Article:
For adventurous music fans of a certain age, Lou Reed was always there.
If you came of age in the 1960s, there was The Velvet Underground, the pioneering band that he formed with Welsh avant-gardist John Cale. The Reed-fronted version of VU released four studio albums (1967-1970), the first of which, The Velvet Underground & Nico, “only sold a few thousand copies, but everyone who bought one formed a band.” (A quote widely attributed to Brian Eno).
If you were a glam rocker in the early 70s, there was the David Bowie-endorsed Reed onstage in London, holding court at New York’s Max’s Kansas City, and in the iconic photographs taken by Mick Rock (collected in the recently published Transformer). There was the FM radio hit “Walk on the Wild Side” and, a few years later, the cover of Punk Magazine #1, which imagined Reed as a modern Frankenstein.
In the 1980s, Lou Reed dialed back his eccentricities a bit, starring in an ad for Honda scooters (in ’84) and releasing the commercially successful album New York in 1989.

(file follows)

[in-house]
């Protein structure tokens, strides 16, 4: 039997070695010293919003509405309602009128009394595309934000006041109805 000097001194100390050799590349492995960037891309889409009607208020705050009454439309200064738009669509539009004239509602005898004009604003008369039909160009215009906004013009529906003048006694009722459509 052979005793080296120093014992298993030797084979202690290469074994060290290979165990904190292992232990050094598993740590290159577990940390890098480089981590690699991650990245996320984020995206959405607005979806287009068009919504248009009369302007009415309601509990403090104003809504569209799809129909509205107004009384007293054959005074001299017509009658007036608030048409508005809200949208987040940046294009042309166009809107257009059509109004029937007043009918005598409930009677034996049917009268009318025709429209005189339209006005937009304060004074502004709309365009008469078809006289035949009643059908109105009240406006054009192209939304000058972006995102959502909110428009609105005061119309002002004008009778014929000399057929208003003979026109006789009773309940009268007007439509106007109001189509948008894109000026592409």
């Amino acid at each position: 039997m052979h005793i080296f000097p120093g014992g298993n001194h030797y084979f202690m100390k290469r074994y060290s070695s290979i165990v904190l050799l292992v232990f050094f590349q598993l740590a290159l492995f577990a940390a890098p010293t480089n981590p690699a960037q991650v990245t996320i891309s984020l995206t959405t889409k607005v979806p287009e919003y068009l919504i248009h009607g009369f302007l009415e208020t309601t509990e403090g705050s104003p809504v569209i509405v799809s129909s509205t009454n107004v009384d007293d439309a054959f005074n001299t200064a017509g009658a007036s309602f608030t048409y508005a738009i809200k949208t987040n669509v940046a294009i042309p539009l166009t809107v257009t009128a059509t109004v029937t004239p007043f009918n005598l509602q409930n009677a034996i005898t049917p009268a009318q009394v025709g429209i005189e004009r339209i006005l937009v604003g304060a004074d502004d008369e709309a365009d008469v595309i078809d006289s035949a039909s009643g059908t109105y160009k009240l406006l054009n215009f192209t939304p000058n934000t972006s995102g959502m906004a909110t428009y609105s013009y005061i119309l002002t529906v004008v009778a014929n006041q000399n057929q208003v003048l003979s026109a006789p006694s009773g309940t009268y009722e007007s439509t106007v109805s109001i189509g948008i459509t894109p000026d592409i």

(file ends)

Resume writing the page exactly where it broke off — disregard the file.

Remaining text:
The 90s found a tender Lou Reed at odds with his reputation as a mercurial personality (much has been noted regarding his particular scorn for music journalists): 1990’s Songs for Drella found him re-teamed with Cale for a tribute to his late mentor Andy Warhol; 92’s Magic & Loss explored death and mortality; Set the Twilight Reeling (1996) even included a touching ode to chocolate egg cream.
In the past decade-plus, Reed continued to release albums, some acclaimed (2007’s Hudson River Wind Meditations) and some widely derided (2011’s Metallica collaboration Lulu). In 2008 he married performance artist Laurie Anderson, who he had been dating since 1992. Earlier this year, he had a liver transplant. On Sunday, October 27, Lou Reed passed away. His music lives on and will always be here.
Rest in peace, Lou.
Written by August Forte, 11 November, 2013